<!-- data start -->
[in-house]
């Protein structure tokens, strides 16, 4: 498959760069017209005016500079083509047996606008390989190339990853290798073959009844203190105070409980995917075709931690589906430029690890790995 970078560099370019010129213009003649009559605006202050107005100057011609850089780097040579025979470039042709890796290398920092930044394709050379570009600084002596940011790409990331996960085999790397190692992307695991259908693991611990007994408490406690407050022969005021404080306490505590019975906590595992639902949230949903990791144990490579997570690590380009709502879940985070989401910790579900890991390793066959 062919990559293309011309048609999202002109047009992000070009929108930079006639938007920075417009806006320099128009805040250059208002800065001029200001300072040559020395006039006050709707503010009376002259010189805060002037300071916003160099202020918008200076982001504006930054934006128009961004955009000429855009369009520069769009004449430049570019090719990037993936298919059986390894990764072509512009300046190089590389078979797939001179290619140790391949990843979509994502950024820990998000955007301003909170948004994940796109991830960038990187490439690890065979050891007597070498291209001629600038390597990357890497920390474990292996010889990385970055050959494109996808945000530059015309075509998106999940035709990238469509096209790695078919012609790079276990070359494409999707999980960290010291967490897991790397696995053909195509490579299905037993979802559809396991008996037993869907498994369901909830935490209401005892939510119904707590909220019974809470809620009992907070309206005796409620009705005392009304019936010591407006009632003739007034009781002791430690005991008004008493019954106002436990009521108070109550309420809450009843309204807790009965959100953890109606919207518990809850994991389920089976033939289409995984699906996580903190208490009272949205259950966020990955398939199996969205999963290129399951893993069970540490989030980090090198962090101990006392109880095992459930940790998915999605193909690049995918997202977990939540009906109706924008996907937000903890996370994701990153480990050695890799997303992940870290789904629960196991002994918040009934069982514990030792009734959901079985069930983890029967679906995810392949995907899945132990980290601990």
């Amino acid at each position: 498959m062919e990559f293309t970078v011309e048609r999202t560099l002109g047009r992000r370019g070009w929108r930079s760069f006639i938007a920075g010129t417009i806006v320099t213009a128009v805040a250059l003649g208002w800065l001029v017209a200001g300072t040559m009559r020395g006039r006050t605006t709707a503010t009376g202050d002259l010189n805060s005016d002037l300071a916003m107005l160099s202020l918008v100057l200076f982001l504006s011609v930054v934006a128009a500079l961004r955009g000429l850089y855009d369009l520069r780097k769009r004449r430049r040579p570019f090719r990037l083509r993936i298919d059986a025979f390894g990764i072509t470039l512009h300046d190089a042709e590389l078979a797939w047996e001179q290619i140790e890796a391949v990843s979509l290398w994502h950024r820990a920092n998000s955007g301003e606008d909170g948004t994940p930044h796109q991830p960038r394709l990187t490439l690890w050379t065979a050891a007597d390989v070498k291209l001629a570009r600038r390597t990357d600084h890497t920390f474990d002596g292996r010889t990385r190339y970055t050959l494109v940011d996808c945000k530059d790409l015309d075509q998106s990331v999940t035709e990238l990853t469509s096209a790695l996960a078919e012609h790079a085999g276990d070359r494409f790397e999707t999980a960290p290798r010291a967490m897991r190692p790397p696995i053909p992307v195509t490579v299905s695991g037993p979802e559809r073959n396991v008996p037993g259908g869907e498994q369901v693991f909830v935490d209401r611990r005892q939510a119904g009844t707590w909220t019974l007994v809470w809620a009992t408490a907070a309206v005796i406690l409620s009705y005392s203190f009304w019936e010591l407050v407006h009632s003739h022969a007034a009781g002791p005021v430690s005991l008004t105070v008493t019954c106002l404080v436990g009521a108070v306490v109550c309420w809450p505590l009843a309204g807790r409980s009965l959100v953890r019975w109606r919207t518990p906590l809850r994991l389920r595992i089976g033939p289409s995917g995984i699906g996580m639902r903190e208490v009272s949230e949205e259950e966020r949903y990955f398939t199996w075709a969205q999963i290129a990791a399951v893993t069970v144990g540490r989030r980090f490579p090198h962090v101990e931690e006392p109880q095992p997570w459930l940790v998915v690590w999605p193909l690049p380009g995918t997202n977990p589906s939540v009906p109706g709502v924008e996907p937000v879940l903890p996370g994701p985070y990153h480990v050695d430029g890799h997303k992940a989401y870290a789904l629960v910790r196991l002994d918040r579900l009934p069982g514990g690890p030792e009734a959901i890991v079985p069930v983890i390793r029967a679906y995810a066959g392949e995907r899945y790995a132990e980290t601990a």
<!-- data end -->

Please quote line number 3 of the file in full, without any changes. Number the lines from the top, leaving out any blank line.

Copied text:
């Amino acid at each position: 498959m062919e990559f293309t970078v011309e048609r999202t560099l002109g047009r992000r370019g070009w929108r930079s760069f006639i938007a920075g010129t417009i806006v320099t213009a128009v805040a250059l003649g208002w800065l001029v017209a200001g300072t040559m009559r020395g006039r006050t605006t709707a503010t009376g202050d002259l010189n805060s005016d002037l300071a916003m107005l160099s202020l918008v100057l200076f982001l504006s011609v930054v934006a128009a500079l961004r955009g000429l850089y855009d369009l520069r780097k769009r004449r430049r040579p570019f090719r990037l083509r993936i298919d059986a025979f390894g990764i072509t470039l512009h300046d190089a042709e590389l078979a797939w047996e001179q290619i140790e890796a391949v990843s979509l290398w994502h950024r820990a920092n998000s955007g301003e606008d909170g948004t994940p930044h796109q991830p960038r394709l990187t490439l690890w050379t065979a050891a007597d390989v070498k291209l001629a570009r600038r390597t990357d600084h890497t920390f474990d002596g292996r010889t990385r190339y970055t050959l494109v940011d996808c945000k530059d790409l015309d075509q998106s990331v999940t035709e990238l990853t469509s096209a790695l996960a078919e012609h790079a085999g276990d070359r494409f790397e999707t999980a960290p290798r010291a967490m897991r190692p790397p696995i053909p992307v195509t490579v299905s695991g037993p979802e559809r073959n396991v008996p037993g259908g869907e498994q369901v693991f909830v935490d209401r611990r005892q939510a119904g009844t707590w909220t019974l007994v809470w809620a009992t408490a907070a309206v005796i406690l409620s009705y005392s203190f009304w019936e010591l407050v407006h009632s003739h022969a007034a009781g002791p005021v430690s005991l008004t105070v008493t019954c106002l404080v436990g009521a108070v306490v109550c309420w809450p505590l009843a309204g807790r409980s009965l959100v953890r019975w109606r919207t518990p906590l809850r994991l389920r595992i089976g033939p289409s995917g995984i699906g996580m639902r903190e208490v009272s949230e949205e259950e966020r949903y990955f398939t199996w075709a969205q999963i290129a990791a399951v893993t069970v144990g540490r989030r980090f490579p090198h962090v101990e931690e006392p109880q095992p997570w459930l940790v998915v690590w999605p193909l690049p380009g995918t997202n977990p589906s939540v009906p109706g709502v924008e996907p937000v879940l903890p996370g994701p985070y990153h480990v050695d430029g890799h997303k992940a989401y870290a789904l629960v910790r196991l002994d918040r579900l009934p069982g514990g690890p030792e009734a959901i890991v079985p069930v983890i390793r029967a679906y995810a066959g392949e995907r899945y790995a132990e980290t601990a």